worth-the-waitMarketing with Anticipation: It’s Worth the Wait

Fall is just around the corner and that means….Pumpkin Spice Everything is here!

Are you jumping for joy or rolling your eyes? Most people either love or hate Pumpkin Spice flavored foods. For those who love it, Pumpkin Spice is the essence of fall and its arrival is the herald of everything that season entails. It may stir up childhood memories or just have you contemplating cooler air, red and orange leaves, festivals and Thanksgiving.  Because it has such powerful meaning for our palates and emotions, Pumpkin Spice’s once-a-year arrival keeps it special – and us wanting it even more – all thanks to Starbucks.

Starbucks takes credit for the Pumpkin Spice explosion by introducing the Pumpkin Spice Latte (PSL) in 2003.  Over the years, Starbucks marketers have expertly captured their audience with direct marketing strategies via social media and other channels. “Pumpkin Spice Everything” has gone from a simple pleasure to a serious business, and humorous memes, hashtags and impatient status updates on social media have popped up all over the place. Marketers for big brands everywhere started to hone in on how highly anticipated the flavor is a few years ago. In 2013-2014, U.S. sales of pumpkinflavored products brought in $308 million according to Nielsen. It seems every market wants a piece of the Pumpkin Spice pie, infusing it into everything from gum to beer.

You don’t have to actually like Pumpkin Spice to realize that creating seasonal anticipation is pure genius. So, how can we duplicate that in our marketing efforts?

  1. Learn more about your audience.

You might have some great demographic info about the people you are sending direct marketing communications to, but how well do you really know them? Can you find out if they like football, or if fall is their favorite season? If you can determine what truly excites them, you can align existing products and even create new ones that will be as anxiously awaited as the first PSL of the season.

  1. Recognize that too much of a good thing can be a bad thing.

A highly anticipated product or service is not only a marketing success, it makes us money – and that’s our ultimate goal! The financial wizard in us says we can make even more money if we saturate the market with our product. But the wise marketer in us knows that if we limit availability we can drastically increase demand and profit. The burst in Pumpkin Spice sales each fall is proof that Starbucks’ seasonal limitation serves to heighten the fervor and sales too.

  1. Remember that timing is everything.

The emotional connection created by the seasonality of Pumpkin Spice products is undoubtedly a key to Starbucks’ success.  They wouldn’t have been nearly so successful had they introduced the PSL in July when we were all craving Watermelon Everything instead. When it comes to marketing, it’s not enough to just limit the offer’s availability; you need to make sure the timing is on target too. So go ahead and thank your new customers with a poinsettia in December, but you’d be wise to switch up that offer for the rest of the year.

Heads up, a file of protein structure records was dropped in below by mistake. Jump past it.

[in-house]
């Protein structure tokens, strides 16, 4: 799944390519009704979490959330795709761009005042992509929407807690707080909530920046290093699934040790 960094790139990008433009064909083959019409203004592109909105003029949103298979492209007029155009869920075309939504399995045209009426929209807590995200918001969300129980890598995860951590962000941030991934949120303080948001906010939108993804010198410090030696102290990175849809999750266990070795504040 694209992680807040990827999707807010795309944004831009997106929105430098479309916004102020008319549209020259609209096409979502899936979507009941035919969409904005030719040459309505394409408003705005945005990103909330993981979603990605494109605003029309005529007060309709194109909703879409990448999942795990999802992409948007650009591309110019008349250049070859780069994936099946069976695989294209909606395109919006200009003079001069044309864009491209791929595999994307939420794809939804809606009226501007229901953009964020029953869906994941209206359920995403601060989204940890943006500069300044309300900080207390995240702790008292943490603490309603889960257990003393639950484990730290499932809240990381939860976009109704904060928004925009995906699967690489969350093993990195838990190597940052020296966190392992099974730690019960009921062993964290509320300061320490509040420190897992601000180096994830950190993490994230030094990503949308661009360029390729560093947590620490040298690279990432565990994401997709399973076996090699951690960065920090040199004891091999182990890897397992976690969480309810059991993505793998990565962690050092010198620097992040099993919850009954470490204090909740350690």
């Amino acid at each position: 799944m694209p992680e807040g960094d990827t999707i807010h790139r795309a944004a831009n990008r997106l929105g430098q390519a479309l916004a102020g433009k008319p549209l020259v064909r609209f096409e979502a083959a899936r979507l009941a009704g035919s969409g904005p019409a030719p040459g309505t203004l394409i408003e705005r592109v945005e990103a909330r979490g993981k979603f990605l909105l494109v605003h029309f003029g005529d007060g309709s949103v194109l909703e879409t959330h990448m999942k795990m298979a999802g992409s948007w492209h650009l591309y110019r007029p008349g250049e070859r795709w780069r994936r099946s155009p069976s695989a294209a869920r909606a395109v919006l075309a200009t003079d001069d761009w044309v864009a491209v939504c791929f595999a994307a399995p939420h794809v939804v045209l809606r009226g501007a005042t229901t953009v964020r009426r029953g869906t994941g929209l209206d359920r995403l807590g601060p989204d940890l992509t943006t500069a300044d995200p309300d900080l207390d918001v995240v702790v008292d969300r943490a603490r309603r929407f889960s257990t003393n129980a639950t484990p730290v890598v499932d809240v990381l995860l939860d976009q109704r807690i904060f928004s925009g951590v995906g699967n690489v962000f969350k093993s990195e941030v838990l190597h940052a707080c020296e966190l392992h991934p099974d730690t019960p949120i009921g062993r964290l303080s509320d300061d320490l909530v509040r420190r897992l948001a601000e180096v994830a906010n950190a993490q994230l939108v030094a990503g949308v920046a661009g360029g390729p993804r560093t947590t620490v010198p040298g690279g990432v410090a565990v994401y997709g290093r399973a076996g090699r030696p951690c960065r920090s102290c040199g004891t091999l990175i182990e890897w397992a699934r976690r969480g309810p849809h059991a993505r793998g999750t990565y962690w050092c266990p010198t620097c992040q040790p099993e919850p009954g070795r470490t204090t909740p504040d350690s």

1. Make good on your quality promise.

By fostering a sense of anticipation, you have made an unspoken promise that your product is worth the wait. If you want to create positive reinforcement for the consumer you need to keep that promise. Starbucks actually received some flack last year because Pumpkin Spice skeptics claimed they used “pumpkin sauce” instead of actual Pumpkin Spice in their lattes, and sales did decline. There is no concrete proof that this rumor was the cause, but it is a reminder to us all that when something is highly anticipated, we had better deliver the real deal!

  1. Plan your work and work your (marketing) plan.

All of these strategies are moot without a firm marketing plan. The numbers speak for themselves – $308 million in Pumpkin Spice flavored foods is not a fluke; it’s the result of brilliant marketing plans artfully executed throughout the year. Fall may be Pumpkin Spice’s successful season, but Starbucks did not fall into that success; they planned it.  As marketers, we need to do the same by creating a comprehensive marketing plan that incorporates year-long strategies to achieve our goals.

So, the next time you’re craving a Pumpkin Spice Latte but it’s not available yet, remember, it’s all just part of the plan.